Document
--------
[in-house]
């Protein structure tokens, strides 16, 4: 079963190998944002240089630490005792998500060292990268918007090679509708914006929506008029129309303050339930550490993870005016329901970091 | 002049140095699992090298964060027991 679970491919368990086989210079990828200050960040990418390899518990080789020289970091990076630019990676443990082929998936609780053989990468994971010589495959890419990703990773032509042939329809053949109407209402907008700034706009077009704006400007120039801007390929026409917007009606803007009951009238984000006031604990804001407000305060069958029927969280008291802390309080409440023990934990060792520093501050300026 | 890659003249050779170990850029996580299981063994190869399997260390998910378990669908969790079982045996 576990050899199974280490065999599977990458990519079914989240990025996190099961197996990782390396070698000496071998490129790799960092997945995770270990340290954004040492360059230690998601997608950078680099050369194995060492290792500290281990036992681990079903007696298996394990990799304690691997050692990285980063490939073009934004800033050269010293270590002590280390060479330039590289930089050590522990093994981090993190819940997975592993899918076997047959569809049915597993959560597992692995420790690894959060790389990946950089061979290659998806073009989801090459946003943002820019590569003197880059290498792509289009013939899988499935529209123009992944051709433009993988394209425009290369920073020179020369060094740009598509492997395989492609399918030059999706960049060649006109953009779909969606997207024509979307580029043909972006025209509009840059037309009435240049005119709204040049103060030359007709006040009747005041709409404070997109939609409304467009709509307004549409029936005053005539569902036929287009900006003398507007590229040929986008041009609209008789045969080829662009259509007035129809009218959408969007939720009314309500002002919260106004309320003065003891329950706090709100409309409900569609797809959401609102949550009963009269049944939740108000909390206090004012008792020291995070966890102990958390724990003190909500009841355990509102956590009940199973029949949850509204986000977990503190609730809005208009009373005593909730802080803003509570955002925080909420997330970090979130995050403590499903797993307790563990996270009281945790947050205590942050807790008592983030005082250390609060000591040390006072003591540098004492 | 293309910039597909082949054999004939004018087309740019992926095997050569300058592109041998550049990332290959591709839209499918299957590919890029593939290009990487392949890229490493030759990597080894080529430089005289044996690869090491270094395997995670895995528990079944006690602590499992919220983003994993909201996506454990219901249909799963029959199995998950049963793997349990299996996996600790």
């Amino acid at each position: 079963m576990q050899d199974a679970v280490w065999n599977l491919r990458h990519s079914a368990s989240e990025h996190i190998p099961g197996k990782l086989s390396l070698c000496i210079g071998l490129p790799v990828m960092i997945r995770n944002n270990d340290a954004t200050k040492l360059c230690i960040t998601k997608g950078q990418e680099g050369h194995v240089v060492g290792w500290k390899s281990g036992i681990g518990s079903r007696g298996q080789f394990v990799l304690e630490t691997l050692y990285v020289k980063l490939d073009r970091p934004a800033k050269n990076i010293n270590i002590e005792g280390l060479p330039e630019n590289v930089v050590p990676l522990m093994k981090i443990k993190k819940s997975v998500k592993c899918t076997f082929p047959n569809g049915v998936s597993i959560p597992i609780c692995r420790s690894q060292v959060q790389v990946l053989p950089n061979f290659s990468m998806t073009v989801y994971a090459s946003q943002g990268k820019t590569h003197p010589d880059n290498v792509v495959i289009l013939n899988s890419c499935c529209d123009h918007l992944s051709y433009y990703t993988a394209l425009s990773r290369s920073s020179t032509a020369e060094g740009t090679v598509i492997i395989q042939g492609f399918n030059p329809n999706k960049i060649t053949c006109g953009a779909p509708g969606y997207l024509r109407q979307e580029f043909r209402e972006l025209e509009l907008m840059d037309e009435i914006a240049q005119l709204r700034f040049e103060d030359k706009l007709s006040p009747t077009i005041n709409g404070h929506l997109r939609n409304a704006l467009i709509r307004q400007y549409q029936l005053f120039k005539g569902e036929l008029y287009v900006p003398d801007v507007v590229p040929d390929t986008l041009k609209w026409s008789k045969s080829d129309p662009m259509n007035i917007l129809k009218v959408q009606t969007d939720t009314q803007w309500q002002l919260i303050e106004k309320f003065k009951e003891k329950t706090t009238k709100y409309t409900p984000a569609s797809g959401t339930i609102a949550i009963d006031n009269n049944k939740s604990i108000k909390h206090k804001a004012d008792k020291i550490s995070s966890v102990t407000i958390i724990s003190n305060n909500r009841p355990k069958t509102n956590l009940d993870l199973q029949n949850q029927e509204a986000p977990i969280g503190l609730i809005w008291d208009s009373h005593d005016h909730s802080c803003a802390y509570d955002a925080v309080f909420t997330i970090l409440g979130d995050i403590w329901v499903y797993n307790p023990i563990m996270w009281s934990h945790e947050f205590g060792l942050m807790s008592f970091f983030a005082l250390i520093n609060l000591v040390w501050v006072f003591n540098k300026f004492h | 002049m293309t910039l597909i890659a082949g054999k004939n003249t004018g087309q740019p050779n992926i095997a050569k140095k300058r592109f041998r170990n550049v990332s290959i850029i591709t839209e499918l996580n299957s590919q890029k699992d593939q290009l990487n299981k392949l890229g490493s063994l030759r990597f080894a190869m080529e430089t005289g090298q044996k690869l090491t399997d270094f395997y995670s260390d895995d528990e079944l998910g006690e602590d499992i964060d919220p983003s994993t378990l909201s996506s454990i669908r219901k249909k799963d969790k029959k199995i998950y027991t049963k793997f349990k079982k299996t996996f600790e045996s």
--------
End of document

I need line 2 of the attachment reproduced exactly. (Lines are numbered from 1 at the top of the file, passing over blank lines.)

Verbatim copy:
């Protein structure tokens, strides 16, 4: 079963190998944002240089630490005792998500060292990268918007090679509708914006929506008029129309303050339930550490993870005016329901970091 | 002049140095699992090298964060027991 679970491919368990086989210079990828200050960040990418390899518990080789020289970091990076630019990676443990082929998936609780053989990468994971010589495959890419990703990773032509042939329809053949109407209402907008700034706009077009704006400007120039801007390929026409917007009606803007009951009238984000006031604990804001407000305060069958029927969280008291802390309080409440023990934990060792520093501050300026 | 890659003249050779170990850029996580299981063994190869399997260390998910378990669908969790079982045996 576990050899199974280490065999599977990458990519079914989240990025996190099961197996990782390396070698000496071998490129790799960092997945995770270990340290954004040492360059230690998601997608950078680099050369194995060492290792500290281990036992681990079903007696298996394990990799304690691997050692990285980063490939073009934004800033050269010293270590002590280390060479330039590289930089050590522990093994981090993190819940997975592993899918076997047959569809049915597993959560597992692995420790690894959060790389990946950089061979290659998806073009989801090459946003943002820019590569003197880059290498792509289009013939899988499935529209123009992944051709433009993988394209425009290369920073020179020369060094740009598509492997395989492609399918030059999706960049060649006109953009779909969606997207024509979307580029043909972006025209509009840059037309009435240049005119709204040049103060030359007709006040009747005041709409404070997109939609409304467009709509307004549409029936005053005539569902036929287009900006003398507007590229040929986008041009609209008789045969080829662009259509007035129809009218959408969007939720009314309500002002919260106004309320003065003891329950706090709100409309409900569609797809959401609102949550009963009269049944939740108000909390206090004012008792020291995070966890102990958390724990003190909500009841355990509102956590009940199973029949949850509204986000977990503190609730809005208009009373005593909730802080803003509570955002925080909420997330970090979130995050403590499903797993307790563990996270009281945790947050205590942050807790008592983030005082250390609060000591040390006072003591540098004492 | 293309910039597909082949054999004939004018087309740019992926095997050569300058592109041998550049990332290959591709839209499918299957590919890029593939290009990487392949890229490493030759990597080894080529430089005289044996690869090491270094395997995670895995528990079944006690602590499992919220983003994993909201996506454990219901249909799963029959199995998950049963793997349990299996996996600790």